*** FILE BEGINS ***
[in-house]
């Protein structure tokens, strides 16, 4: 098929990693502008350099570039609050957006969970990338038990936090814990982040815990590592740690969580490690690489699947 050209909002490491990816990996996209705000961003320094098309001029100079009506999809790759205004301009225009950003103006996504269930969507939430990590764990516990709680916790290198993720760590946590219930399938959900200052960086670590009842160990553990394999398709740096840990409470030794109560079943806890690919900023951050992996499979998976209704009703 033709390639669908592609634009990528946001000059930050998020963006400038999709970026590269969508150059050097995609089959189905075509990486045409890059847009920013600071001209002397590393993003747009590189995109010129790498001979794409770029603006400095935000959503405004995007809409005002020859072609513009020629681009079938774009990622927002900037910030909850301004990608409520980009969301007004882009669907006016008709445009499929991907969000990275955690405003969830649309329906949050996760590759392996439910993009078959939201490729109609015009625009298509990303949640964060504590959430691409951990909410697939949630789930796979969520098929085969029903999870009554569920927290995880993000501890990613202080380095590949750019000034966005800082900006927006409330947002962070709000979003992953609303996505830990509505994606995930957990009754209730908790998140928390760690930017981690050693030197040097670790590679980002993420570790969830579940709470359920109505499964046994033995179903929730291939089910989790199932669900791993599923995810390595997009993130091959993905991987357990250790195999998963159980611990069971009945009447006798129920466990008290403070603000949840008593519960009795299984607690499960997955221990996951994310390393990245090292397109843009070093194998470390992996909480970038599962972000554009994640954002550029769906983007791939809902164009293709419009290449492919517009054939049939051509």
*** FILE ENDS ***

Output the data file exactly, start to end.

[in-house]
């Protein structure tokens, strides 16, 4: 098929990693502008350099570039609050957006969970990338038990936090814990982040815990590592740690969580490690690489699947 050209909002490491990816990996996209705000961003320094098309001029100079009506999809790759205004301009225009950003103006996504269930969507939430990590764990516990709680916790290198993720760590946590219930399938959900200052960086670590009842160990553990394999398709740096840990409470030794109560079943806890690919900023951050992996499979998976209704009703 033709390639669908592609634009990528946001000059930050998020963006400038999709970026590269969508150059050097995609089959189905075509990486045409890059847009920013600071001209002397590393993003747009590189995109010129790498001979794409770029603006400095935000959503405004995007809409005002020859072609513009020629681009079938774009990622927002900037910030909850301004990608409520980009969301007004882009669907006016008709445009499929991907969000990275955690405003969830649309329906949050996760590759392996439910993009078959939201490729109609015009625009298509990303949640964060504590959430691409951990909410697939949630789930796979969520098929085969029903999870009554569920927290995880993000501890990613202080380095590949750019000034966005800082900006927006409330947002962070709000979003992953609303996505830990509505994606995930957990009754209730908790998140928390760690930017981690050693030197040097670790590679980002993420570790969830579940709470359920109505499964046994033995179903929730291939089910989790199932669900791993599923995810390595997009993130091959993905991987357990250790195999998963159980611990069971009945009447006798129920466990008290403070603000949840008593519960009795299984607690499960997955221990996951994310390393990245090292397109843009070093194998470390992996909480970038599962972000554009994640954002550029769906983007791939809902164009293709419009290449492919517009054939049939051509």